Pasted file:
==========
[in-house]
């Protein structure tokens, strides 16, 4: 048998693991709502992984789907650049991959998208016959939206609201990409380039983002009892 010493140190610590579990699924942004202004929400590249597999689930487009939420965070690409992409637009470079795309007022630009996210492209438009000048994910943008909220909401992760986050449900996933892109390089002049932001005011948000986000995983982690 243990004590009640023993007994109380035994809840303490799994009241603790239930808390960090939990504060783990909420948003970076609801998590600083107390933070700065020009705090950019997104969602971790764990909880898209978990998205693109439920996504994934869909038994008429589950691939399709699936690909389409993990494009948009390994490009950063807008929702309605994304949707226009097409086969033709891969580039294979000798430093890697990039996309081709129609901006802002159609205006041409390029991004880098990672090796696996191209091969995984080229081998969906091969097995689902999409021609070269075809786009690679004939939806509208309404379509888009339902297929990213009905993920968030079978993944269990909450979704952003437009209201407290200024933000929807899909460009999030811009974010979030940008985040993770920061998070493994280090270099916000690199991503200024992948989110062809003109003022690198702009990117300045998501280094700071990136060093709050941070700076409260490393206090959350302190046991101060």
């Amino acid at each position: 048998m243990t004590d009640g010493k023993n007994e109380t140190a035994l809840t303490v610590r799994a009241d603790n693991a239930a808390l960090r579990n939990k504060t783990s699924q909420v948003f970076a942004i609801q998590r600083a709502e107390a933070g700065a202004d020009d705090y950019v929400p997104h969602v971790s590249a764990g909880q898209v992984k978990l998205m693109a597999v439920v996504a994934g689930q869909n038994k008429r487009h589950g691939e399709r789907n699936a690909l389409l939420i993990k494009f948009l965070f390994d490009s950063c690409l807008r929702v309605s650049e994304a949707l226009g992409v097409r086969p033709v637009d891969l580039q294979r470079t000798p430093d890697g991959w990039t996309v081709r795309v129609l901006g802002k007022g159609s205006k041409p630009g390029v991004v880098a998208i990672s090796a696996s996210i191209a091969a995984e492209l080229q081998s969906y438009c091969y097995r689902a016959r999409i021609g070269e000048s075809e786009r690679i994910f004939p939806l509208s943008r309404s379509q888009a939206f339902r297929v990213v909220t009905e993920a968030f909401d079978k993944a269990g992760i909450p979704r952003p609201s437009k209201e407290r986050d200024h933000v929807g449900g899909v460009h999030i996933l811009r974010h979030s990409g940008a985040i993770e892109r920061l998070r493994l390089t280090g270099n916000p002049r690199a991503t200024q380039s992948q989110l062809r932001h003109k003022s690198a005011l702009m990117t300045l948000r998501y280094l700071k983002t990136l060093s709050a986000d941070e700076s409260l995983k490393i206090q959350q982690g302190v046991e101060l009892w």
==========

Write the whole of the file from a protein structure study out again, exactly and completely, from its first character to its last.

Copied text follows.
[in-house]
């Protein structure tokens, strides 16, 4: 048998693991709502992984789907650049991959998208016959939206609201990409380039983002009892 010493140190610590579990699924942004202004929400590249597999689930487009939420965070690409992409637009470079795309007022630009996210492209438009000048994910943008909220909401992760986050449900996933892109390089002049932001005011948000986000995983982690 243990004590009640023993007994109380035994809840303490799994009241603790239930808390960090939990504060783990909420948003970076609801998590600083107390933070700065020009705090950019997104969602971790764990909880898209978990998205693109439920996504994934869909038994008429589950691939399709699936690909389409993990494009948009390994490009950063807008929702309605994304949707226009097409086969033709891969580039294979000798430093890697990039996309081709129609901006802002159609205006041409390029991004880098990672090796696996191209091969995984080229081998969906091969097995689902999409021609070269075809786009690679004939939806509208309404379509888009339902297929990213009905993920968030079978993944269990909450979704952003437009209201407290200024933000929807899909460009999030811009974010979030940008985040993770920061998070493994280090270099916000690199991503200024992948989110062809003109003022690198702009990117300045998501280094700071990136060093709050941070700076409260490393206090959350302190046991101060």
């Amino acid at each position: 048998m243990t004590d009640g010493k023993n007994e109380t140190a035994l809840t303490v610590r799994a009241d603790n693991a239930a808390l960090r579990n939990k504060t783990s699924q909420v948003f970076a942004i609801q998590r600083a709502e107390a933070g700065a202004d020009d705090y950019v929400p997104h969602v971790s590249a764990g909880q898209v992984k978990l998205m693109a597999v439920v996504a994934g689930q869909n038994k008429r487009h589950g691939e399709r789907n699936a690909l389409l939420i993990k494009f948009l965070f390994d490009s950063c690409l807008r929702v309605s650049e994304a949707l226009g992409v097409r086969p033709v637009d891969l580039q294979r470079t000798p430093d890697g991959w990039t996309v081709r795309v129609l901006g802002k007022g159609s205006k041409p630009g390029v991004v880098a998208i990672s090796a696996s996210i191209a091969a995984e492209l080229q081998s969906y438009c091969y097995r689902a016959r999409i021609g070269e000048s075809e786009r690679i994910f004939p939806l509208s943008r309404s379509q888009a939206f339902r297929v990213v909220t009905e993920a968030f909401d079978k993944a269990g992760i909450p979704r952003p609201s437009k209201e407290r986050d200024h933000v929807g449900g899909v460009h999030i996933l811009r974010h979030s990409g940008a985040i993770e892109r920061l998070r493994l390089t280090g270099n916000p002049r690199a991503t200024q380039s992948q989110l062809r932001h003109k003022s690198a005011l702009m990117t300045l948000r998501y280094l700071k983002t990136l060093s709050a986000d941070e700076s409260l995983k490393i206090q959350q982690g302190v046991e101060l009892w």